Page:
The two Tweedles  eventually returned to their table a while later and I could hardly believe what I saw. They were each holding two plates piled high; both appearing to be in a competition to see who could heap on the most food without spilling any on the ground. The first plate, what one might call the “salad” plate, included a full head of lettuce, covered with approximately four ladles full of Thousand Island dressing (with a little bleu cheese sprinkled in). Underneath the thick layer of dressing were a variety of vegetables, cheeses, croutons, eggs, mushrooms, chicken wings, and other unidentifiable food items (I didn’t see the logic of filling the plate so full, since it was an “all you can eat” affair). Dee lost the contest, as a few vegetables fell off of her plate and onto the floor as she walked back to her table. In both of their other hands was the dessert plate; replete with pies, pastries, ice cream (candies and nut toppings adding to the boring vanilla flavor), puddings and what appeared to be a wedge of chocolate cake. I found myself staring at them while they grazed, I mean ate their meals. Having seen enough, I quickly finished my grilled salmon and steamed vegetables; not wanting to stick around for the second course.

The elimination of recess in many schools surely hasn’t helped in the race to obesity that infects our culture. I would have been devastated in grade school without recess; one of the few things in school I looked forward to and one that helped me expend excess energy in an approved fashion. Running around the playground three times a day burned up any calories that  may have been consumed at breakfast and lunch; the streaks of sweat and dirt dripping down our sideburns, sweat and dirt necklaces, and rings of dirt under our arms told a story; fat was not welcome on these bodies and we were stinky. Tag, dodge ball, kick ball and even jump rope all ensured that we would receive more than the exercise we needed. To top it off; I usually threw half of my lunch in the trash in order be first on the playground and all that went with that honor.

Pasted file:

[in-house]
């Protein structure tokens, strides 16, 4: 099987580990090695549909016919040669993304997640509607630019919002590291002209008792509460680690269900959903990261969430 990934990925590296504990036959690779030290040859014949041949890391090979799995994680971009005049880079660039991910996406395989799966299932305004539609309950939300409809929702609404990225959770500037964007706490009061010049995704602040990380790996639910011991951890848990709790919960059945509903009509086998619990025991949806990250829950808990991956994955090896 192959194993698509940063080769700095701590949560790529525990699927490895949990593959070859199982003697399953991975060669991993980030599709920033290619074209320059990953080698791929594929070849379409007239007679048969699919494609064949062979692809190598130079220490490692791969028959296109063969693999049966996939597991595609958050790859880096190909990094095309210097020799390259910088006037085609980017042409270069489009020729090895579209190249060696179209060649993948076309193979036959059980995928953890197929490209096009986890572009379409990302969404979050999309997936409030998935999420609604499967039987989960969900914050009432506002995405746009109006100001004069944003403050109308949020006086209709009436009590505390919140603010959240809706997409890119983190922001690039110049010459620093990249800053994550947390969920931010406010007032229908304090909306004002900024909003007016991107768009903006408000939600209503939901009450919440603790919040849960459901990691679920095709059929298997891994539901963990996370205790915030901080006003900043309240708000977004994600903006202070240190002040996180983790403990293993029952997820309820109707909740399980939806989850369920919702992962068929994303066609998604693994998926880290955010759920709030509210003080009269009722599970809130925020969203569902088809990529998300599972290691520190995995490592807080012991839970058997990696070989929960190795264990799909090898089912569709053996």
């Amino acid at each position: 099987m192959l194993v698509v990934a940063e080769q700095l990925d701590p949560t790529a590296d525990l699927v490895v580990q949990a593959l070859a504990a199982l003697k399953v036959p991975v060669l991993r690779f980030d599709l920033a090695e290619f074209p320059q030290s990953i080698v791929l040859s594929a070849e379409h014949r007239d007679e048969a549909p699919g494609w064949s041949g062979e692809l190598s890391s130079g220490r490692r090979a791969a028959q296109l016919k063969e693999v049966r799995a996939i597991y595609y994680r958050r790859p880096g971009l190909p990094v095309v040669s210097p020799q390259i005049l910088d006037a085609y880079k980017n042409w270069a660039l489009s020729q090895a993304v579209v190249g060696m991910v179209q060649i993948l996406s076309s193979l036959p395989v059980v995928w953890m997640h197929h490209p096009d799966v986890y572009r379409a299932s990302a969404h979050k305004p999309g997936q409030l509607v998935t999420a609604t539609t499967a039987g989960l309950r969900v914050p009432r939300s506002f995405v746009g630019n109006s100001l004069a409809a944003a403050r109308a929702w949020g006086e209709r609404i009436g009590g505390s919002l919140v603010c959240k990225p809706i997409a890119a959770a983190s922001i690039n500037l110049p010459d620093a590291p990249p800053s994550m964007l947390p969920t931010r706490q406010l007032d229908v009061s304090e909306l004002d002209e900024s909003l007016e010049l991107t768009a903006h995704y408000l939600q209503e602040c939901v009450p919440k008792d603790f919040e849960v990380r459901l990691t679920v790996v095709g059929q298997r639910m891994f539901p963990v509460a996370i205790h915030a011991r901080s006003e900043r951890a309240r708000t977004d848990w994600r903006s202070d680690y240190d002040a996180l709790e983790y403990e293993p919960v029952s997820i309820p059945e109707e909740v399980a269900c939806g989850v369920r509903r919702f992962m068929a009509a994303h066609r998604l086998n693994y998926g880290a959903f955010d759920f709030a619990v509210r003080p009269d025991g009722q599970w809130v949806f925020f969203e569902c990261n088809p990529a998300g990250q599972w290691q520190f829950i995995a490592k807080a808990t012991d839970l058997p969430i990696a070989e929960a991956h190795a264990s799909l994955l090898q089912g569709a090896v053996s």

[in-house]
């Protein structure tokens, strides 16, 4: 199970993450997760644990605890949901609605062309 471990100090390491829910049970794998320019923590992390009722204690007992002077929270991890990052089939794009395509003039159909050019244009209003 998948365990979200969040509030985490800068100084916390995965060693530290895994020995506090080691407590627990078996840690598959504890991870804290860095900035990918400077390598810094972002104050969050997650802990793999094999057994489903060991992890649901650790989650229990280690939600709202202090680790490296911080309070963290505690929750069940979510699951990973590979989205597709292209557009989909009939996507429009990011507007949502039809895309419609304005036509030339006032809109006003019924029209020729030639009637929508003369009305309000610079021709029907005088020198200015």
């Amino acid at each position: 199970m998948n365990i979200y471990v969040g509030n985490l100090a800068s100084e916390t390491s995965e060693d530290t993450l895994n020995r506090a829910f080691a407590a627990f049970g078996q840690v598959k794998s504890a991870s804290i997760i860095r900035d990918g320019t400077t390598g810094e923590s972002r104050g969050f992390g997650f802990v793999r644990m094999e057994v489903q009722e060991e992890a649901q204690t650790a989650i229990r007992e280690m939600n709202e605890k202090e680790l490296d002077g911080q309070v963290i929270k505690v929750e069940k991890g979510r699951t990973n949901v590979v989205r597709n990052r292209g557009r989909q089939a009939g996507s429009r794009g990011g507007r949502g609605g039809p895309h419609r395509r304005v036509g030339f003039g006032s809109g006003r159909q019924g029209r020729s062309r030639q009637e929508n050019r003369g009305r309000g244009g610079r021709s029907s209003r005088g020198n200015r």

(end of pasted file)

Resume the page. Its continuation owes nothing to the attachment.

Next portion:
I could add many other possible reasons for the obesity epidemic that we now face; Sam’s Club, technology, 150 television channels, video games, fast food, selective breeding, and others, but I think I finally figured out why America is fat. When all of us “baby boomers” were kids, the government of China (Mao Tse-tung specifically) made it a point to starve most of its citizens, especially the children; or so we were taught. Between 1959 and 1961 an estimated 40 million Chinese died of starvation. This information filtered down to the moms and dads in America and they used it as an object lesson for all of us who were kids at the time. “You have to eat everything on your plate (I even had to eat the slaw and beef liver on my plate). There are starving children in China” was a mantra that was pounded into our heads relentlessly. (How my eating or not eating everything on my plate affected the kids in China still confounds me to this day.)

So you see, we were taught at a young age that we had to eat everything on our plate, and as the plates and portions grew, we grew correspondingly. Why is America fat today? I think the answer is obvious; Mao Tse-tung. And like the starving children in China, we too have swollen and distended bellies; only for an entirely different reason.